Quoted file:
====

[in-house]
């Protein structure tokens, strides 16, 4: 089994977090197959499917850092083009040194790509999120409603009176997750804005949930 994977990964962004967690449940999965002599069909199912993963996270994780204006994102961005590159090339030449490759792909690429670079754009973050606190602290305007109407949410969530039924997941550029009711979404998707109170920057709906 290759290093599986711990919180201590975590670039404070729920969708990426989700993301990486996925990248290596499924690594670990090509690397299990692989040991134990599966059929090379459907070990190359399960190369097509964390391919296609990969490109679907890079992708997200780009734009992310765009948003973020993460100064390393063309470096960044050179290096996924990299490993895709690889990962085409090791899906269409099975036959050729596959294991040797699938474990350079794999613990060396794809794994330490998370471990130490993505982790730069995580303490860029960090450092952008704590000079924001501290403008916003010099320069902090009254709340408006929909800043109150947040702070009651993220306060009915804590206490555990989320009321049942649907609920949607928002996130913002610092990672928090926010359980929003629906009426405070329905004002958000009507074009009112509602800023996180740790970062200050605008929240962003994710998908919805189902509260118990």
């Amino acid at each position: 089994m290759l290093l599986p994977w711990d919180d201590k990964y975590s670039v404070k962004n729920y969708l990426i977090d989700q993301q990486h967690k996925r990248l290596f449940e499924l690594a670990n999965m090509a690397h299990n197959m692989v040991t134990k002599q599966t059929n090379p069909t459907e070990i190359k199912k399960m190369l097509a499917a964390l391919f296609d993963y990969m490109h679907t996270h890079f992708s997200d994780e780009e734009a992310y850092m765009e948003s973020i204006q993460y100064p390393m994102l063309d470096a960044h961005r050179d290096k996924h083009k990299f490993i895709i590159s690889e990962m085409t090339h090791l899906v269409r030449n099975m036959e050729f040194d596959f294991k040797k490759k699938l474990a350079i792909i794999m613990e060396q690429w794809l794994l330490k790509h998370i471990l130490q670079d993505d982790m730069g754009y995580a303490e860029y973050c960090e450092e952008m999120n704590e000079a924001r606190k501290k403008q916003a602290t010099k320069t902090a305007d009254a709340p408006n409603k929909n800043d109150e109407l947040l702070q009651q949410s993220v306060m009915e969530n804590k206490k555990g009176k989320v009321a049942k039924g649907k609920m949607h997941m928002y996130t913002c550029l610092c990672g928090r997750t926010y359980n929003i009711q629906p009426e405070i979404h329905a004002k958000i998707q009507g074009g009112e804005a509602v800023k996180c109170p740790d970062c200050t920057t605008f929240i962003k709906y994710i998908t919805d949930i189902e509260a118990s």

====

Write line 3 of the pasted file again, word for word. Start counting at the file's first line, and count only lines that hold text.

């Amino acid at each position: 089994m290759l290093l599986p994977w711990d919180d201590k990964y975590s670039v404070k962004n729920y969708l990426i977090d989700q993301q990486h967690k996925r990248l290596f449940e499924l690594a670990n999965m090509a690397h299990n197959m692989v040991t134990k002599q599966t059929n090379p069909t459907e070990i190359k199912k399960m190369l097509a499917a964390l391919f296609d993963y990969m490109h679907t996270h890079f992708s997200d994780e780009e734009a992310y850092m765009e948003s973020i204006q993460y100064p390393m994102l063309d470096a960044h961005r050179d290096k996924h083009k990299f490993i895709i590159s690889e990962m085409t090339h090791l899906v269409r030449n099975m036959e050729f040194d596959f294991k040797k490759k699938l474990a350079i792909i794999m613990e060396q690429w794809l794994l330490k790509h998370i471990l130490q670079d993505d982790m730069g754009y995580a303490e860029y973050c960090e450092e952008m999120n704590e000079a924001r606190k501290k403008q916003a602290t010099k320069t902090a305007d009254a709340p408006n409603k929909n800043d109150e109407l947040l702070q009651q949410s993220v306060m009915e969530n804590k206490k555990g009176k989320v009321a049942k039924g649907k609920m949607h997941m928002y996130t913002c550029l610092c990672g928090r997750t926010y359980n929003i009711q629906p009426e405070i979404h329905a004002k958000i998707q009507g074009g009112e804005a509602v800023k996180c109170p740790d970062c200050t920057t605008f929240i962003k709906y994710i998908t919805d949930i189902e509260a118990s």